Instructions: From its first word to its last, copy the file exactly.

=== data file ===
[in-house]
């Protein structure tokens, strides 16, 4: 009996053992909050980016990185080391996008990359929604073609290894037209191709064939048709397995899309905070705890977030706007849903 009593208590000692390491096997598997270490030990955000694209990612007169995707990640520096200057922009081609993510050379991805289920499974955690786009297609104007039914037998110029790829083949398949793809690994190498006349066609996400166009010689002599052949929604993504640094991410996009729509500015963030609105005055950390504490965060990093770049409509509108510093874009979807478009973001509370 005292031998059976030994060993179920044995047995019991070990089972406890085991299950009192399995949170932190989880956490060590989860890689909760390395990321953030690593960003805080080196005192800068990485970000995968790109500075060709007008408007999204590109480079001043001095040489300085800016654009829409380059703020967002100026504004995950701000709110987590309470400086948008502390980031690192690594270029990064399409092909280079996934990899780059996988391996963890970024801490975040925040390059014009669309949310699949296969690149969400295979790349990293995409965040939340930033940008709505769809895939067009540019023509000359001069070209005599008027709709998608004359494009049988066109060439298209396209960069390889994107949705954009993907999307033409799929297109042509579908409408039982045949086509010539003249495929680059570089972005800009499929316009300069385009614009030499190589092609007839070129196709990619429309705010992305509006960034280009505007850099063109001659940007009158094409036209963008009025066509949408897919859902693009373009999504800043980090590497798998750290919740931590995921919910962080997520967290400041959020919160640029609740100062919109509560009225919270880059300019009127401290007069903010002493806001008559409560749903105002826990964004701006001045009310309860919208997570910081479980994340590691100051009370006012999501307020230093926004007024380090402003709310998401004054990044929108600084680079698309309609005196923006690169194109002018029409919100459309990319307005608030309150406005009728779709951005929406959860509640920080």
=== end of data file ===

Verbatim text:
[in-house]
């Protein structure tokens, strides 16, 4: 009996053992909050980016990185080391996008990359929604073609290894037209191709064939048709397995899309905070705890977030706007849903 009593208590000692390491096997598997270490030990955000694209990612007169995707990640520096200057922009081609993510050379991805289920499974955690786009297609104007039914037998110029790829083949398949793809690994190498006349066609996400166009010689002599052949929604993504640094991410996009729509500015963030609105005055950390504490965060990093770049409509509108510093874009979807478009973001509370 005292031998059976030994060993179920044995047995019991070990089972406890085991299950009192399995949170932190989880956490060590989860890689909760390395990321953030690593960003805080080196005192800068990485970000995968790109500075060709007008408007999204590109480079001043001095040489300085800016654009829409380059703020967002100026504004995950701000709110987590309470400086948008502390980031690192690594270029990064399409092909280079996934990899780059996988391996963890970024801490975040925040390059014009669309949310699949296969690149969400295979790349990293995409965040939340930033940008709505769809895939067009540019023509000359001069070209005599008027709709998608004359494009049988066109060439298209396209960069390889994107949705954009993907999307033409799929297109042509579908409408039982045949086509010539003249495929680059570089972005800009499929316009300069385009614009030499190589092609007839070129196709990619429309705010992305509006960034280009505007850099063109001659940007009158094409036209963008009025066509949408897919859902693009373009999504800043980090590497798998750290919740931590995921919910962080997520967290400041959020919160640029609740100062919109509560009225919270880059300019009127401290007069903010002493806001008559409560749903105002826990964004701006001045009310309860919208997570910081479980994340590691100051009370006012999501307020230093926004007024380090402003709310998401004054990044929108600084680079698309309609005196923006690169194109002018029409919100459309990319307005608030309150406005009728779709951005929406959860509640920080």